If you went to The Strand in NYC, you knew those who worked there were masters in that NYC way legends are made. Every publication on every shelf is a labor of love they could point you to. Hundreds of thousands of them. At the funeral last week, the speaker told us that we die twice; once in the body and again finally when no one remembers to speak our name. Those old volumes without the waxy bindings get lost. Even those on the dozen carts to be returned to the shelves are a fraction of the collection. Nobody is ever going to learn all of that. Sorry baby, that Pareto’s rules. Nobody is ever going to learn all of that. Not even if every lion ate every hunter and retold every history.
So I’m ignorant, and so I will remain. But I’m still curious about Comanche jurisprudence and warfare. I ‘m still fascinated by the possibility of wisdom despite the impossibility of consistent and complete practical philosophy. What fragments we hold onto matters. So universities matter in that they institutionally comfort the mind and provide more answers that we could possibly digest in several lifetimes. If they continue.
Here’s the other thing, an outside thing. It has to do with the fall of the Soviet Union as a functionally consistent system of governance, restrained as it was by the reduced capacity for educating its masses.
Russia does not have enough educated people to lead it properly. It has no deep bench for its meritocracy. I connect this with Iraq and the folly of Debaathification in this moment, and the general dumbing down of American culture in my lifetime, such as I am capable of seeing. We may have had a King of Pop, but we never will have a Miles Davis of Pop. So Russia is vulnerable for sad, demonstrable reasons. It must gangster its way forward, shark its way forward. It’s the only way it knows how. That is to say I find Peter Zeihan’s conjecture of educational depletion to be a compelling argument.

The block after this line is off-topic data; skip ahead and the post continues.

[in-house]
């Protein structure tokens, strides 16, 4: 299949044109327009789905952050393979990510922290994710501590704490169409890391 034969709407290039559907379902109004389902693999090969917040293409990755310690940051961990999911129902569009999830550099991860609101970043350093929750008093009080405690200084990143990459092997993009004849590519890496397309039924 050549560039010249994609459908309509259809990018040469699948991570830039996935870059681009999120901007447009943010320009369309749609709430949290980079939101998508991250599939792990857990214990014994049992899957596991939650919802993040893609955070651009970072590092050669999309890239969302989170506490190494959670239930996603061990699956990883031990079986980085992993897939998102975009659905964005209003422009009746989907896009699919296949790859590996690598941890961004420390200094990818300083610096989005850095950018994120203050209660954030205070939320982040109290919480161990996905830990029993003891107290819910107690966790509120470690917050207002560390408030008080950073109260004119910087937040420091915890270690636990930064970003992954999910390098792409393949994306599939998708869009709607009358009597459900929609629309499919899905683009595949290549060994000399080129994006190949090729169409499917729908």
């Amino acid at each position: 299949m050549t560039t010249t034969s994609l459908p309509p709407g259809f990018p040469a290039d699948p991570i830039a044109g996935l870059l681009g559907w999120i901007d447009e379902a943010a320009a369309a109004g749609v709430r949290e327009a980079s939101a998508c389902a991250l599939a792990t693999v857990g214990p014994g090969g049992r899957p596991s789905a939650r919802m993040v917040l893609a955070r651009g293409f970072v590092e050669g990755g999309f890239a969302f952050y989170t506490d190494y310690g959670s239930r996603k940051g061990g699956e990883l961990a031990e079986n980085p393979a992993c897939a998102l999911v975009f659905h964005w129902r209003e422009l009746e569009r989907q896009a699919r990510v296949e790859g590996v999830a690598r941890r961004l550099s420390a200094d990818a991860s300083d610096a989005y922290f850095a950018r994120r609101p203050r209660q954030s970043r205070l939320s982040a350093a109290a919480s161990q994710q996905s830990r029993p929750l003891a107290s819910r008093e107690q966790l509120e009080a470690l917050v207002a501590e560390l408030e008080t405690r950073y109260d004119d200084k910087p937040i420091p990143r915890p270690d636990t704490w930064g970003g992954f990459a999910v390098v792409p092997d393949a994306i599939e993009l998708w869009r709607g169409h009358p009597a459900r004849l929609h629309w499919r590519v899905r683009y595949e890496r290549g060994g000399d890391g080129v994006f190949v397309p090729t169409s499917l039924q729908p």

In the midst of USC’s old stacks were graffiti. I’m sure they’ve cleaned it up. Still I cannot forget that even in that graffiti, there was wisdom despite the proper use of the stacks.
Those who write on bathroom walls Roll their shit it little balls Those who read those words of wit Eat those little balls of shit
There are many things we will never know about the Comanche. There are many things we will never know about the war in Europe. There will always be too much to learn and never enough time to apply that learning. Yet curiosity will eventually find its object if institutional memory persists, even hacked up institutional memory. We need to keep both ends up with some sense of integrity, and always remember what Lenny Bruce told us about censorship.
There’s a difference between a big piece of art with a little shit in the middle and a big piece of shit with a little art in the middle. One of them is a big piece of art…